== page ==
with no unionized personnel getting pink slips. Closing the refineries
is anything but anti-labor.


refinery shutdowns have nothing to do with “greedy unions sucking too
much money” from the companies’ bottom lines, as some critics of
organized labor incorrectly state. Many of those in refinery operations
are highly skilled union workers who have made a solid living over the
last several decades. But a look at the market conditions shows such a
minefield ahead for the companies that no amount of concessions would
come close to solving the problem. In the big picture, the significant
obstacles facing Sunoco and ConocoPhillips are infinitely greater than
any “high” labor costs associated with operating the refineries.

like “evil empire” rich oil company executives make inviting targets
for blame, so do “pillaging” unions who “want more for doing less.” Is
either side perfect? Of course not, since there is no such thing. But
while both make good scapegoats, it is simply counterproductive to
continually throw darts at them. Insults don’t solve problems. Strategic
vision and genuine partnerships do. The only thing that matters is
solving the problem – and quickly.


find it convenient to blame the President for everything from high gas
prices to their children getting a bad test grade. While he certainly
has his faults, he extended his hand to the Republicans on the single
most important issue of our time – moving America towards energy
independence. If some of his suggestions had been enacted (which, in
reality, are part of the Republican platform), they would have quite
possibly made the refining outlook much brighter for Sunoco and Conoco,
and the shutdowns may not have occurred.

And the GOP response? No bills were
introduced, and they absolutely refused to work with the President,
with many stating that “he didn’t really believe what he was saying.”
What a brilliant, mature response.

For the disbelievers who need
proof, just watch the President’s 2010 State of the Union speech, when,
in front of the entire nation, he urged Congress to expand our offshore
drilling ventures, and freed up millions of acres of coastal water for
exploration and development. In addition, he called for an increase in
nuclear power plants across America and pursued loan guarantees for new
facilities (even one year later in light of the Japanese disaster).

was interesting, not only because he went against one of his strongest
constituencies (the environmental lobby), but also because Obama’s move
threw a wrench in the conspiracy that he was a closet Muslim who wanted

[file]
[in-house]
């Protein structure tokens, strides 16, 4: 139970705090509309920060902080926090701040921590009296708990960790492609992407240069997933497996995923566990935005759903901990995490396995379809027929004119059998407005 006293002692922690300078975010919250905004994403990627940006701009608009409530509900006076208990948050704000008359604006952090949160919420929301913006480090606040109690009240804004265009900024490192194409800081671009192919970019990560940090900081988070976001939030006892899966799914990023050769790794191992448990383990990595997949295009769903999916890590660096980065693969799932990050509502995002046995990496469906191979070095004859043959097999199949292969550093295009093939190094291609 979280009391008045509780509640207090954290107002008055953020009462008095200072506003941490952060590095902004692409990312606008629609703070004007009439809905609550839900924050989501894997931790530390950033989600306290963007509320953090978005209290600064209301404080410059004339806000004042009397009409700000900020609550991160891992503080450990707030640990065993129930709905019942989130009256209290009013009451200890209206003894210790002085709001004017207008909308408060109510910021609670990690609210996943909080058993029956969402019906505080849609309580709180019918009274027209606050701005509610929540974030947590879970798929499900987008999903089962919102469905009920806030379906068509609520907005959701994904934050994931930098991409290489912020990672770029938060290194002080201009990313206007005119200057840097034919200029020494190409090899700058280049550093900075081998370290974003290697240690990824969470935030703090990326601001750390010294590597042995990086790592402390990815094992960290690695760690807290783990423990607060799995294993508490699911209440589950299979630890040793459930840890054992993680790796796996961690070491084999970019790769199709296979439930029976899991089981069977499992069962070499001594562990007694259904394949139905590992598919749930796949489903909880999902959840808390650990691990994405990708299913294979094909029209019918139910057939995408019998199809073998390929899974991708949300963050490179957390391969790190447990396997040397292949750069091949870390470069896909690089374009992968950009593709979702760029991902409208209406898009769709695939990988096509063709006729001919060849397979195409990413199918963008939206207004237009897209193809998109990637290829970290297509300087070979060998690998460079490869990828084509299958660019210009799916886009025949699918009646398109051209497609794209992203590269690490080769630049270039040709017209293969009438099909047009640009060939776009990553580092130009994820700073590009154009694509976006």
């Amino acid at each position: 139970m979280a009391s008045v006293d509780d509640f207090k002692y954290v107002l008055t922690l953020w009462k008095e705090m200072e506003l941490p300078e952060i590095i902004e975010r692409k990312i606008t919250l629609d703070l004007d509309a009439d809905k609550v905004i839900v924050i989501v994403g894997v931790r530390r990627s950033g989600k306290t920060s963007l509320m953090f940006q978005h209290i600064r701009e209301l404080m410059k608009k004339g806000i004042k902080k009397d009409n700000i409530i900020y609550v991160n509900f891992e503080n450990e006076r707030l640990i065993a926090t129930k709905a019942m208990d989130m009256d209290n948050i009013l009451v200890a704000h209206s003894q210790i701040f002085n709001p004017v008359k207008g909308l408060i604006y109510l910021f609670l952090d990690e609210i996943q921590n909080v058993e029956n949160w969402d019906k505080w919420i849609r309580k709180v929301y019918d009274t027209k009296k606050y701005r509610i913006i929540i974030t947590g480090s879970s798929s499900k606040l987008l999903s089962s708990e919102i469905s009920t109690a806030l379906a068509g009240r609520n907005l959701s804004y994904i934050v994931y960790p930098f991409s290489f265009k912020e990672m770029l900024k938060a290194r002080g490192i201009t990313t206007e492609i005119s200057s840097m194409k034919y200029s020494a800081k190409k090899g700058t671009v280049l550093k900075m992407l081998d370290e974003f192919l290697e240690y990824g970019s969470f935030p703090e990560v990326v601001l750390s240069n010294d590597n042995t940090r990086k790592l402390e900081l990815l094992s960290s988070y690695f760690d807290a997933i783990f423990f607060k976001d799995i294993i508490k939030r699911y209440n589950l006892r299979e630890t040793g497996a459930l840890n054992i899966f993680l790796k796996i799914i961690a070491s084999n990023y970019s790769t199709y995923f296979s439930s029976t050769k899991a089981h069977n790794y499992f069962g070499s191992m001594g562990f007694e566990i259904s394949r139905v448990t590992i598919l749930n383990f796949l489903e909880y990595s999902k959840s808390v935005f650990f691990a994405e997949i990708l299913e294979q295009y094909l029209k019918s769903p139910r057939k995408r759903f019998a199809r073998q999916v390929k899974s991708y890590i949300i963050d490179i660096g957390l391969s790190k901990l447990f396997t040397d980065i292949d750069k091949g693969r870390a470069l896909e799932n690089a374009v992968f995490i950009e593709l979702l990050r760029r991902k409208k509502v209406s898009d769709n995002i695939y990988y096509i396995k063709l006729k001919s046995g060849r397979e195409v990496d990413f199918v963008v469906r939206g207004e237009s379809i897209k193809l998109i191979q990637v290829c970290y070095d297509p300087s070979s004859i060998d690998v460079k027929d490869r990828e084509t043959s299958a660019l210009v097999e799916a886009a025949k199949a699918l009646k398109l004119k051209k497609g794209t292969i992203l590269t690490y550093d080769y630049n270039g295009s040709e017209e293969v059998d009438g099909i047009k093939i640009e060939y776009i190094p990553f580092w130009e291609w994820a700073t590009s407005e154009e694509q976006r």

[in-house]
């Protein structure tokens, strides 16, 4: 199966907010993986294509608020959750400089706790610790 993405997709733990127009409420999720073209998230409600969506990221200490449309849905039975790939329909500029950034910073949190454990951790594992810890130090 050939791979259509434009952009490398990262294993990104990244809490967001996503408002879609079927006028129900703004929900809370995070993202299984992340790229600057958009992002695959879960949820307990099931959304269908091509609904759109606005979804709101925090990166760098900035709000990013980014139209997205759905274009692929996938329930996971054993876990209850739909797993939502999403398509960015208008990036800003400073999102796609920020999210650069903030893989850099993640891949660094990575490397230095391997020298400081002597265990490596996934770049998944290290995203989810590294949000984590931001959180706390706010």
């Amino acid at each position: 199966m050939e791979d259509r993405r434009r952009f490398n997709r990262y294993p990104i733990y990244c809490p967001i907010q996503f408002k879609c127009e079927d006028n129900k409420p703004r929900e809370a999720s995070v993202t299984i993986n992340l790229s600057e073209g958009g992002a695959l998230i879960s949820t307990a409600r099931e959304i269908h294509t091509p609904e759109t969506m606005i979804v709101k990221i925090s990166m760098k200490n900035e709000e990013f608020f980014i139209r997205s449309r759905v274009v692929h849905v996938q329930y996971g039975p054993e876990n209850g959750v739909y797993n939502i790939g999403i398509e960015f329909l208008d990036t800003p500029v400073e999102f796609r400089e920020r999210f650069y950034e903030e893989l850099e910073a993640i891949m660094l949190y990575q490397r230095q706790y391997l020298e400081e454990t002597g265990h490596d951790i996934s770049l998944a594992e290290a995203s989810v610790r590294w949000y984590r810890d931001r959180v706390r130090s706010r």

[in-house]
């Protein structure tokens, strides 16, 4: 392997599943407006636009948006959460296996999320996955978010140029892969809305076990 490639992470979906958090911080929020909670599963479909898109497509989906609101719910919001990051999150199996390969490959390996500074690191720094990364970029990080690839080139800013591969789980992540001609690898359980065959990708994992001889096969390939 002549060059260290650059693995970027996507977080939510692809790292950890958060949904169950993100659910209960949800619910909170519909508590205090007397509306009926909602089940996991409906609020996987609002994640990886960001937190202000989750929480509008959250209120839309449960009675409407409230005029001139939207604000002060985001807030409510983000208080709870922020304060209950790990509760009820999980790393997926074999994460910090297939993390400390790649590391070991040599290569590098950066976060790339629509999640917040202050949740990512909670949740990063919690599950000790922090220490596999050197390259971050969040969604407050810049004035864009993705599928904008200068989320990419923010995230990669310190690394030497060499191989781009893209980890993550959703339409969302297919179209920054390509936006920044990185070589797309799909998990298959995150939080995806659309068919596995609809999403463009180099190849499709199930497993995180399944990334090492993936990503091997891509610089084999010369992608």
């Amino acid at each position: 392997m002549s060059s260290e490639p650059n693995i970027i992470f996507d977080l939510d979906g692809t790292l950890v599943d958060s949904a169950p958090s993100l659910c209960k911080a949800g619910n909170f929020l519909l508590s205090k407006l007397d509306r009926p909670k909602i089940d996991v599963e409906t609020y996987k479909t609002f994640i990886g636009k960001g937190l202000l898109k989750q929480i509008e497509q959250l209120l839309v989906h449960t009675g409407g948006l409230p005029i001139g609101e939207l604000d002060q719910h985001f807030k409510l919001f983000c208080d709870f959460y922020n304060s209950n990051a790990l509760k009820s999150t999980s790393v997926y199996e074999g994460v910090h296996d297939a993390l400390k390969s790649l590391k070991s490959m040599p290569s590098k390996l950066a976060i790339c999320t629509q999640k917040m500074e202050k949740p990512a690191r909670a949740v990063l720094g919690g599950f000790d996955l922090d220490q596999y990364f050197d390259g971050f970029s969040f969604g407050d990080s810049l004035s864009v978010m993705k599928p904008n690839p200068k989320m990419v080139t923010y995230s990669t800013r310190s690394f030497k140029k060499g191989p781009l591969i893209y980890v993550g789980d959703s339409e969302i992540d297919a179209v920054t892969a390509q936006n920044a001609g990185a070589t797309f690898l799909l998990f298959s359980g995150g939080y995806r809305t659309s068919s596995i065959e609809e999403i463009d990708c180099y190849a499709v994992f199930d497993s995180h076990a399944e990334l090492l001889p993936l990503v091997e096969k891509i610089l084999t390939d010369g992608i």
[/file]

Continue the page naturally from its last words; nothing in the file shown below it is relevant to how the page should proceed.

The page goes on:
to weaken America. Pushing for energy independence would be the polar
opposite way to achieve that goal.

Granted, Obama has not been
stellar in following up on his domestic drilling initiatives after the
BP spill, and has yet to authorize the critical Keystone XL Pipeline
project, but those shortcomings pale in comparison to the other Party’s

What did oilman George W. Bush or his Halliburton-affiliated sidekick Dick Cheney do to increase domestic production? Zero.

the patriarch of the Bush family, George Herbert Walker Bush? Well, it
was the elder Bush who signed the moratorium on offshore drilling. His
son W. left it in place for seven years, despite having sizable
majorities in both Houses of Congress. Only after fuel costs skyrocketed
to over $4.50 per gallon in 2008 did he call for the lifting of the
moratorium. But it was too little, too late. And it never happened.

could have prevented those crippling spikes at the pump? Offshore
drilling – both off the continental shelves and in ANWR (the Arctic
National Wildlife Refuge) – and the construction of new refineries,
given that the last one was built in 1976.

And what better time
to have pushed it through than right after the Sept. 11 attacks. In
addition to having a Republican congress and nearly 100 percent of the
nation behind him, Bush had the world’s goodwill in his corner.

this nation’s reliance on foreign oil — which is a nice way of saying
we are pumping billions of petro dollars into the coffers of some who
are hell bent on destroying us — has only increased.

And this week, gas hit another all-time high for this time of year.

Both Parties are guilty of
forsaking America’s security and economic well-being. It is only right
that they atone by eliminating the red tape, bureaucracy and onerous
regulations placed upon the energy industry, as well as rescind the
economy-killing taxes on fuel. Those steps would make it infinitely more
palatable for entrepreneurs to convert the refineries, keeping those
strategic assets and jobs exactly where they belong: in America.

Leave a Reply

Your email address will not be published. Required fields are marked *

This site uses Akismet to reduce spam. Learn how your comment data is processed.